Speaking of Vetoes and Democratic solidarity:
§ 14-45.1. When abortion not unlawful. (a) Notwithstanding any of the provisions of G.S.14-44 and 14-45, it shall not be unlawful,
during the first 20 weeks of a woman's pregnancy, , to advise, procure, or cause a miscarriage or abortion when the procedure is performed by a qualified physician licensed to practice medicine in North Carolina in a hospital or clinic certified by the Department of Health and Human Services to be a suitable facility for the performance of abortions.
Just so you know, some sort of rhythmic pulse can be detected as early as 5 1/2 weeks, before many women are even aware they are pregnant. Here's some history on this type of bill:
Fetal heartbeat” bans, like those enacted in both Ohio and Georgia, are some of the most restrictive types of gestational limitations on abortion in the U.S. They prohibit abortion at the point a fetal heartbeat is detectable by ultrasound—as early as six weeks’ gestation. This is often a point before many discover they are pregnant. Ohio and Georgia are not the first states to have enacted fetal heartbeat bans, however, and current legislative trends suggest they will not be the last. In 2019 alone, lawmakers have proposed heartbeat bans in at least 14 other state legislatures.
Arkansas, Iowa, and North Dakota have enacted heartbeat bans in recent years. The courts in those states have held that the bans are unconstitutional because they violate the U.S. Supreme Court decision in Roe v. Wade, which held that states may not prohibit a woman from obtaining an abortion prior to fetal viability. The landmark case defines viability as the point at which a fetus is capable of living with or without artificial aid outside the womb. Today, that point occurs at approximately 24 weeks’ gestation.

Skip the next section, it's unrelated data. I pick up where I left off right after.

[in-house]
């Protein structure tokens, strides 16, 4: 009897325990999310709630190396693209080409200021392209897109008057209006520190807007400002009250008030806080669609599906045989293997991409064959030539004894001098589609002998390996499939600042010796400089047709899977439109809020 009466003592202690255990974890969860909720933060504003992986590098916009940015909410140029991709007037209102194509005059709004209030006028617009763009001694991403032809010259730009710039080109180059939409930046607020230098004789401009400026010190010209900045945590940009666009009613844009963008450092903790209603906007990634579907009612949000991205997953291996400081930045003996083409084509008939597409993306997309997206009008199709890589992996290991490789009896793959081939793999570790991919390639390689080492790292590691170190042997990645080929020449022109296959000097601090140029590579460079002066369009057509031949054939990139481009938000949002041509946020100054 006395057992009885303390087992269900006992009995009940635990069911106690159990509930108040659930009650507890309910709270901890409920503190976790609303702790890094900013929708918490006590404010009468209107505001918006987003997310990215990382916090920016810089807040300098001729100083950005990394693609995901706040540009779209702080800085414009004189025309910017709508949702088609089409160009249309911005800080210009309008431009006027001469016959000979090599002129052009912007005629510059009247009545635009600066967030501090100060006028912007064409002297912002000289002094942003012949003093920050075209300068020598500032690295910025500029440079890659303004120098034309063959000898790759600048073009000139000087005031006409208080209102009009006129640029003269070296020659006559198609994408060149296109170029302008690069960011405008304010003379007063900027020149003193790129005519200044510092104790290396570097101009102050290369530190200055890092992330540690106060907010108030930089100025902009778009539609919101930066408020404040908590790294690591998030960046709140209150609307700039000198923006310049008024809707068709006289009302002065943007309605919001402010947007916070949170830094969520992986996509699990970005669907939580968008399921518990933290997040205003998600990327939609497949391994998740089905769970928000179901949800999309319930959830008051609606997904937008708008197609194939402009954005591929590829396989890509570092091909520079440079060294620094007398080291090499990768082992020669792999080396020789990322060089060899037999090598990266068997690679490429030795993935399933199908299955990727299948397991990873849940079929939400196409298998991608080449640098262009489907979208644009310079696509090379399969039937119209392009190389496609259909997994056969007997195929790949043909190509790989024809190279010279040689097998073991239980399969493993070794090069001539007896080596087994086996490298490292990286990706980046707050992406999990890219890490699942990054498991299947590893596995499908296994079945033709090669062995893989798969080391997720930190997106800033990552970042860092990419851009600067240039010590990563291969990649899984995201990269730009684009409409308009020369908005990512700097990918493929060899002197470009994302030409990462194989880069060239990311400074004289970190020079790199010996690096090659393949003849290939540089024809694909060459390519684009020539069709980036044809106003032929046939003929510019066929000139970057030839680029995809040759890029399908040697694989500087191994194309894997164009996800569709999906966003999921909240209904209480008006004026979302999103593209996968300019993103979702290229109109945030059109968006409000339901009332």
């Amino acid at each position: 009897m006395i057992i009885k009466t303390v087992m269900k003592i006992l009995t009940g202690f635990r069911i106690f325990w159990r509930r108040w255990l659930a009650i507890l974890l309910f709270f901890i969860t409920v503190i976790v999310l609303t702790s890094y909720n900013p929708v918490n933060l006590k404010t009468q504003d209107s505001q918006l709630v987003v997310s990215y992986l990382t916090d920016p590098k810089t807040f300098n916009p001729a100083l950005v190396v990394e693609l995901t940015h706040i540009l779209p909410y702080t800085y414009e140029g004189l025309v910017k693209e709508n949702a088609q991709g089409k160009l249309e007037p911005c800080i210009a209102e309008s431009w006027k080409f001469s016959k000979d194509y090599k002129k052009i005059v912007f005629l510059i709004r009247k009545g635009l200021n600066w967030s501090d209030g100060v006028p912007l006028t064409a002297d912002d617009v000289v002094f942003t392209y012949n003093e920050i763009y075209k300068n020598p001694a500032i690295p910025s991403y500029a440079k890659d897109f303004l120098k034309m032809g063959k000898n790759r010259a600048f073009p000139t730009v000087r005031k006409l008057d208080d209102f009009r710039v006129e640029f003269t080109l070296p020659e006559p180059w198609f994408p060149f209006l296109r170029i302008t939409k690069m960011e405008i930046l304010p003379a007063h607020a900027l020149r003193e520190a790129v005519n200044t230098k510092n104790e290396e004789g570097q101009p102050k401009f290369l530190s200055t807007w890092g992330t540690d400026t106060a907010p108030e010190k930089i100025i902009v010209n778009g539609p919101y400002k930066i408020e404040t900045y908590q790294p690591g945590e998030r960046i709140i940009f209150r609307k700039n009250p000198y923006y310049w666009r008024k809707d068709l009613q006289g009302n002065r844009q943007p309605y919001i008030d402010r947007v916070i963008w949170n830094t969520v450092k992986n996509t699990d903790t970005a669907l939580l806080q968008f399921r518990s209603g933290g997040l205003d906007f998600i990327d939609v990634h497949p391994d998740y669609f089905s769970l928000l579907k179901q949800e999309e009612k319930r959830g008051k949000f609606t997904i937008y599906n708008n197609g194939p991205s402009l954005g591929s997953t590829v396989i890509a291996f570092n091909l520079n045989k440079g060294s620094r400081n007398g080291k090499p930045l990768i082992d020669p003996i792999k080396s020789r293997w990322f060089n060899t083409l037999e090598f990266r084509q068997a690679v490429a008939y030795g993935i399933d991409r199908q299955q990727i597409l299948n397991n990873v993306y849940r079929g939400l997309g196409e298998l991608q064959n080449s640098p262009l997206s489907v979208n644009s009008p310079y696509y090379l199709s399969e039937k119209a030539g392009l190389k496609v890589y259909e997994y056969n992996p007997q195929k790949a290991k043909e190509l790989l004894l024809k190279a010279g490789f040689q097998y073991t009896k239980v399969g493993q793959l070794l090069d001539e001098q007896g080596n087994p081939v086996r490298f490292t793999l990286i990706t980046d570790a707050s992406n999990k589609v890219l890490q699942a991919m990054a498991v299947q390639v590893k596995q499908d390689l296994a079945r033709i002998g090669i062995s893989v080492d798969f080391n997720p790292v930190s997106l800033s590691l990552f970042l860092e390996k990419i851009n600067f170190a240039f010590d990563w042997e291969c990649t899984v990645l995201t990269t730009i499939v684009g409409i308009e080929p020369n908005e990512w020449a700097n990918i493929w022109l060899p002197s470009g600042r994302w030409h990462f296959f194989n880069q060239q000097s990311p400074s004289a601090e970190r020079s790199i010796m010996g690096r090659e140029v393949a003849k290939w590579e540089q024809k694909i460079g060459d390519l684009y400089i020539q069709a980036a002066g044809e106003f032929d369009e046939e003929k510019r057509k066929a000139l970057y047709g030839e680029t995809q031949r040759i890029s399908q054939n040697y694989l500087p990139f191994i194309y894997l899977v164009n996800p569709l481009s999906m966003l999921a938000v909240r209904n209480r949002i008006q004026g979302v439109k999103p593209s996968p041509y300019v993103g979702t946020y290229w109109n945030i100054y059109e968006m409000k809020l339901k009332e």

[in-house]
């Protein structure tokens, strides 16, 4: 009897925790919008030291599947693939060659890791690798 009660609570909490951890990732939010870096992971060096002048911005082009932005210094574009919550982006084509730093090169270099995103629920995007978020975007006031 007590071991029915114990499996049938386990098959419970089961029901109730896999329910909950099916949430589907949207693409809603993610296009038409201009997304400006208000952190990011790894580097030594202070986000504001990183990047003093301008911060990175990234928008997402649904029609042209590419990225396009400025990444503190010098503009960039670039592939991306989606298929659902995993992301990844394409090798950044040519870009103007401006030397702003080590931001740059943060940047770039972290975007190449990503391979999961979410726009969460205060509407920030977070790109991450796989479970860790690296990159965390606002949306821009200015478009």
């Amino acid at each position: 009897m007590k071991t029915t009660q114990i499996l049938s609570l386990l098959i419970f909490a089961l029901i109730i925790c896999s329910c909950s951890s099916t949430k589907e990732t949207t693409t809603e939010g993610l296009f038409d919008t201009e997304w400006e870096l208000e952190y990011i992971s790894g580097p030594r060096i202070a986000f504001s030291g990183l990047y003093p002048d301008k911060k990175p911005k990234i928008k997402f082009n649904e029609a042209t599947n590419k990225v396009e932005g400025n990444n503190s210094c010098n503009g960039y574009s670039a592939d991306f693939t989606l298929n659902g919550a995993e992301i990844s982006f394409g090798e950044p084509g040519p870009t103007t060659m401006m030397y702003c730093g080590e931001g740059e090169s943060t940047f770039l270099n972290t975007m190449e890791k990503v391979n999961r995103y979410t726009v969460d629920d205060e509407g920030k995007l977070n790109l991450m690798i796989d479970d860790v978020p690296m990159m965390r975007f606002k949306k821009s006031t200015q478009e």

Based on previous court decisions, future heartbeat bans could face a similar fate. Legislators who sponsor the bills suggest that the ultimate purpose behind the bans is to challenge legal precedents altogether. A prompt legal challenge could, in theory, result in a split among the circuit courts and push the newly conservative Supreme Court to revisit Roe. If reversed, the Court could virtually eliminate abortion rights; states would have the authority to ban abortion at any point during a pregnancy. Some states have already gone this far—Alabama Governor Kay Ivey signed a bill on May 15 that criminalizes performing an abortion at any stage in a pregnancy, even in the case of rape or incest.
We need to make sure this one doesn't make it far enough to be challenged in court.